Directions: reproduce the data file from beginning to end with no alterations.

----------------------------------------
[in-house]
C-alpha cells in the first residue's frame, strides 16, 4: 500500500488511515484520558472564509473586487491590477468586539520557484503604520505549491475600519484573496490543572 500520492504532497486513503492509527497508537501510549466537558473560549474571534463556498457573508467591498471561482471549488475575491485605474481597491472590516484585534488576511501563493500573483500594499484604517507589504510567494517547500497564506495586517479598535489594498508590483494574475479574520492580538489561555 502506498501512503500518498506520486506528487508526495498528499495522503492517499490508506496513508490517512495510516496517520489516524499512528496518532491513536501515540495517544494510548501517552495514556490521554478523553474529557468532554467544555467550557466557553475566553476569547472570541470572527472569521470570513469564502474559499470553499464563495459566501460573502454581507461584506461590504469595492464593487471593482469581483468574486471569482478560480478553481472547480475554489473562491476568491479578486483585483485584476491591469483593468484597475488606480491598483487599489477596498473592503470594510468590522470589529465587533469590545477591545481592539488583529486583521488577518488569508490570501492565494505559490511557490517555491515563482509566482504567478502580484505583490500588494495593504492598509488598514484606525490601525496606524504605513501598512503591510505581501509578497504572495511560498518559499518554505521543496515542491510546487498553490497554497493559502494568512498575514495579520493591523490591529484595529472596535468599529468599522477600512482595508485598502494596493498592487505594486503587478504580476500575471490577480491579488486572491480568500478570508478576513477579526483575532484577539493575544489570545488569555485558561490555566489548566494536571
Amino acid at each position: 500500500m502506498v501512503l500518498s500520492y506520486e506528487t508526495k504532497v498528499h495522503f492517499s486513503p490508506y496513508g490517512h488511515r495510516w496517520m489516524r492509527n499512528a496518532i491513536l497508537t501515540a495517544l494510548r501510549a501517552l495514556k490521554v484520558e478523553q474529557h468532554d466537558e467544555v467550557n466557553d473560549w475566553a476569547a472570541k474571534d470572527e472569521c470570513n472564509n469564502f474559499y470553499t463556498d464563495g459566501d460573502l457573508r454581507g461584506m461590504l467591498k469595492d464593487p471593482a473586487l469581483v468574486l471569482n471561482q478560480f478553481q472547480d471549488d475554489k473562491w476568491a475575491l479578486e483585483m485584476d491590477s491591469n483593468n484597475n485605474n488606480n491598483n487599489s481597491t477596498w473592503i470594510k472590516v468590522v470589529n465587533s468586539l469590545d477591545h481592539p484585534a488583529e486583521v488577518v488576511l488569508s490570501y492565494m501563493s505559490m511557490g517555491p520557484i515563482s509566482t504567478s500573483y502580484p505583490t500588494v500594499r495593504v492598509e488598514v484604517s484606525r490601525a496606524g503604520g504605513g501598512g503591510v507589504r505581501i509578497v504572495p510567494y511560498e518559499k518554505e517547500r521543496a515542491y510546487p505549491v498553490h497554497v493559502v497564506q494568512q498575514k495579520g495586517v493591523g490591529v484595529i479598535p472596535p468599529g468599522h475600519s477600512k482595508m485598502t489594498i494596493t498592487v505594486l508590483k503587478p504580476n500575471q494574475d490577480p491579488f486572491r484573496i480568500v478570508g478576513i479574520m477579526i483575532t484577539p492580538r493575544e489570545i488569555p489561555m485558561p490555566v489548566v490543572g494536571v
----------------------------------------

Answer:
[in-house]
C-alpha cells in the first residue's frame, strides 16, 4: 500500500488511515484520558472564509473586487491590477468586539520557484503604520505549491475600519484573496490543572 500520492504532497486513503492509527497508537501510549466537558473560549474571534463556498457573508467591498471561482471549488475575491485605474481597491472590516484585534488576511501563493500573483500594499484604517507589504510567494517547500497564506495586517479598535489594498508590483494574475479574520492580538489561555 502506498501512503500518498506520486506528487508526495498528499495522503492517499490508506496513508490517512495510516496517520489516524499512528496518532491513536501515540495517544494510548501517552495514556490521554478523553474529557468532554467544555467550557466557553475566553476569547472570541470572527472569521470570513469564502474559499470553499464563495459566501460573502454581507461584506461590504469595492464593487471593482469581483468574486471569482478560480478553481472547480475554489473562491476568491479578486483585483485584476491591469483593468484597475488606480491598483487599489477596498473592503470594510468590522470589529465587533469590545477591545481592539488583529486583521488577518488569508490570501492565494505559490511557490517555491515563482509566482504567478502580484505583490500588494495593504492598509488598514484606525490601525496606524504605513501598512503591510505581501509578497504572495511560498518559499518554505521543496515542491510546487498553490497554497493559502494568512498575514495579520493591523490591529484595529472596535468599529468599522477600512482595508485598502494596493498592487505594486503587478504580476500575471490577480491579488486572491480568500478570508478576513477579526483575532484577539493575544489570545488569555485558561490555566489548566494536571
Amino acid at each position: 500500500m502506498v501512503l500518498s500520492y506520486e506528487t508526495k504532497v498528499h495522503f492517499s486513503p490508506y496513508g490517512h488511515r495510516w496517520m489516524r492509527n499512528a496518532i491513536l497508537t501515540a495517544l494510548r501510549a501517552l495514556k490521554v484520558e478523553q474529557h468532554d466537558e467544555v467550557n466557553d473560549w475566553a476569547a472570541k474571534d470572527e472569521c470570513n472564509n469564502f474559499y470553499t463556498d464563495g459566501d460573502l457573508r454581507g461584506m461590504l467591498k469595492d464593487p471593482a473586487l469581483v468574486l471569482n471561482q478560480f478553481q472547480d471549488d475554489k473562491w476568491a475575491l479578486e483585483m485584476d491590477s491591469n483593468n484597475n485605474n488606480n491598483n487599489s481597491t477596498w473592503i470594510k472590516v468590522v470589529n465587533s468586539l469590545d477591545h481592539p484585534a488583529e486583521v488577518v488576511l488569508s490570501y492565494m501563493s505559490m511557490g517555491p520557484i515563482s509566482t504567478s500573483y502580484p505583490t500588494v500594499r495593504v492598509e488598514v484604517s484606525r490601525a496606524g503604520g504605513g501598512g503591510v507589504r505581501i509578497v504572495p510567494y511560498e518559499k518554505e517547500r521543496a515542491y510546487p505549491v498553490h497554497v493559502v497564506q494568512q498575514k495579520g495586517v493591523g490591529v484595529i479598535p472596535p468599529g468599522h475600519s477600512k482595508m485598502t489594498i494596493t498592487v505594486l508590483k503587478p504580476n500575471q494574475d490577480p491579488f486572491r484573496i480568500v478570508g478576513i479574520m477579526i483575532t484577539p492580538r493575544e489570545i488569555p489561555m485558561p490555566v489548566v490543572g494536571v